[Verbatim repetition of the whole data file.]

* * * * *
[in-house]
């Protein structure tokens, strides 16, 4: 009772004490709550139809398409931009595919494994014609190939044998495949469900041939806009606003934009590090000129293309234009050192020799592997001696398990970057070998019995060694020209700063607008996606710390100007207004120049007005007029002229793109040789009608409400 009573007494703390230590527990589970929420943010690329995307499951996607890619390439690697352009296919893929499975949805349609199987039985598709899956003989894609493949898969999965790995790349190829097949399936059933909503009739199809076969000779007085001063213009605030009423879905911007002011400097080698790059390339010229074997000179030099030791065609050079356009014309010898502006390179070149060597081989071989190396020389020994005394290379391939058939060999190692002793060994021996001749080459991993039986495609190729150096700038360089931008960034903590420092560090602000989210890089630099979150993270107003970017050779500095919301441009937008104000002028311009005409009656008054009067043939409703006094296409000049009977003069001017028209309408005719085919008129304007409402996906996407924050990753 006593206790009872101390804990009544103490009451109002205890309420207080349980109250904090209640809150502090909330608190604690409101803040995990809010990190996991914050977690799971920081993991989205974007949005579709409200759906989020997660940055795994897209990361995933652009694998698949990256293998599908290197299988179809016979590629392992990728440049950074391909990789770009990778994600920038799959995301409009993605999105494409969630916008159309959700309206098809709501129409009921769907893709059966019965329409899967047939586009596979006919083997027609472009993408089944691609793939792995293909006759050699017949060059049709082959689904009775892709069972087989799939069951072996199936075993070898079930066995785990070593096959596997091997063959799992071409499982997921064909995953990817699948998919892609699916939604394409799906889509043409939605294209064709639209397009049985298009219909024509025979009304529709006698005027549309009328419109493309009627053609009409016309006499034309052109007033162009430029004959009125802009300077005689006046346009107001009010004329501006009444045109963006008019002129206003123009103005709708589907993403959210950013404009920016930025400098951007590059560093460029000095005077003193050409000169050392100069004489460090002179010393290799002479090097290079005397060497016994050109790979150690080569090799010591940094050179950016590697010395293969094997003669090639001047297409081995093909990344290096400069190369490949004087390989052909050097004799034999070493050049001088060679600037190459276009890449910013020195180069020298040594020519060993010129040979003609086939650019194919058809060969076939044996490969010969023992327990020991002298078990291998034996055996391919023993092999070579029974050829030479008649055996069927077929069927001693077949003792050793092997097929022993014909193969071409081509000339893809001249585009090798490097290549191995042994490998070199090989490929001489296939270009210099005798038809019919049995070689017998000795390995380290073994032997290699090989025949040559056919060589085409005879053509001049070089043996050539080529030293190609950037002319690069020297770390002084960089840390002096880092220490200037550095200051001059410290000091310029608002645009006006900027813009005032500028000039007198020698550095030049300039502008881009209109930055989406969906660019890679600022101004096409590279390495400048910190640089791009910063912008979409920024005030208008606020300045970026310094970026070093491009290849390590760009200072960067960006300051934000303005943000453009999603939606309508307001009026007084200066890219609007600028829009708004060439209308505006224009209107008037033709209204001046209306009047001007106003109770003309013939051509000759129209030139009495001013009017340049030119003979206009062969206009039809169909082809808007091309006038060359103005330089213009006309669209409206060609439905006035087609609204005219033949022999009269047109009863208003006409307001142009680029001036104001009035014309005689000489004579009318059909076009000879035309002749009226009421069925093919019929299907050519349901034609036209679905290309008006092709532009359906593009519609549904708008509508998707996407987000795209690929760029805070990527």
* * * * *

[in-house]
């Protein structure tokens, strides 16, 4: 009772004490709550139809398409931009595919494994014609190939044998495949469900041939806009606003934009590090000129293309234009050192020799592997001696398990970057070998019995060694020209700063607008996606710390100007207004120049007005007029002229793109040789009608409400 009573007494703390230590527990589970929420943010690329995307499951996607890619390439690697352009296919893929499975949805349609199987039985598709899956003989894609493949898969999965790995790349190829097949399936059933909503009739199809076969000779007085001063213009605030009423879905911007002011400097080698790059390339010229074997000179030099030791065609050079356009014309010898502006390179070149060597081989071989190396020389020994005394290379391939058939060999190692002793060994021996001749080459991993039986495609190729150096700038360089931008960034903590420092560090602000989210890089630099979150993270107003970017050779500095919301441009937008104000002028311009005409009656008054009067043939409703006094296409000049009977003069001017028209309408005719085919008129304007409402996906996407924050990753 006593206790009872101390804990009544103490009451109002205890309420207080349980109250904090209640809150502090909330608190604690409101803040995990809010990190996991914050977690799971920081993991989205974007949005579709409200759906989020997660940055795994897209990361995933652009694998698949990256293998599908290197299988179809016979590629392992990728440049950074391909990789770009990778994600920038799959995301409009993605999105494409969630916008159309959700309206098809709501129409009921769907893709059966019965329409899967047939586009596979006919083997027609472009993408089944691609793939792995293909006759050699017949060059049709082959689904009775892709069972087989799939069951072996199936075993070898079930066995785990070593096959596997091997063959799992071409499982997921064909995953990817699948998919892609699916939604394409799906889509043409939605294209064709639209397009049985298009219909024509025979009304529709006698005027549309009328419109493309009627053609009409016309006499034309052109007033162009430029004959009125802009300077005689006046346009107001009010004329501006009444045109963006008019002129206003123009103005709708589907993403959210950013404009920016930025400098951007590059560093460029000095005077003193050409000169050392100069004489460090002179010393290799002479090097290079005397060497016994050109790979150690080569090799010591940094050179950016590697010395293969094997003669090639001047297409081995093909990344290096400069190369490949004087390989052909050097004799034999070493050049001088060679600037190459276009890449910013020195180069020298040594020519060993010129040979003609086939650019194919058809060969076939044996490969010969023992327990020991002298078990291998034996055996391919023993092999070579029974050829030479008649055996069927077929069927001693077949003792050793092997097929022993014909193969071409081509000339893809001249585009090798490097290549191995042994490998070199090989490929001489296939270009210099005798038809019919049995070689017998000795390995380290073994032997290699090989025949040559056919060589085409005879053509001049070089043996050539080529030293190609950037002319690069020297770390002084960089840390002096880092220490200037550095200051001059410290000091310029608002645009006006900027813009005032500028000039007198020698550095030049300039502008881009209109930055989406969906660019890679600022101004096409590279390495400048910190640089791009910063912008979409920024005030208008606020300045970026310094970026070093491009290849390590760009200072960067960006300051934000303005943000453009999603939606309508307001009026007084200066890219609007600028829009708004060439209308505006224009209107008037033709209204001046209306009047001007106003109770003309013939051509000759129209030139009495001013009017340049030119003979206009062969206009039809169909082809808007091309006038060359103005330089213009006309669209409206060609439905006035087609609204005219033949022999009269047109009863208003006409307001142009680029001036104001009035014309005689000489004579009318059909076009000879035309002749009226009421069925093919019929299907050519349901034609036209679905290309008006092709532009359906593009519609549904708008509508998707996407987000795209690929760029805070990527």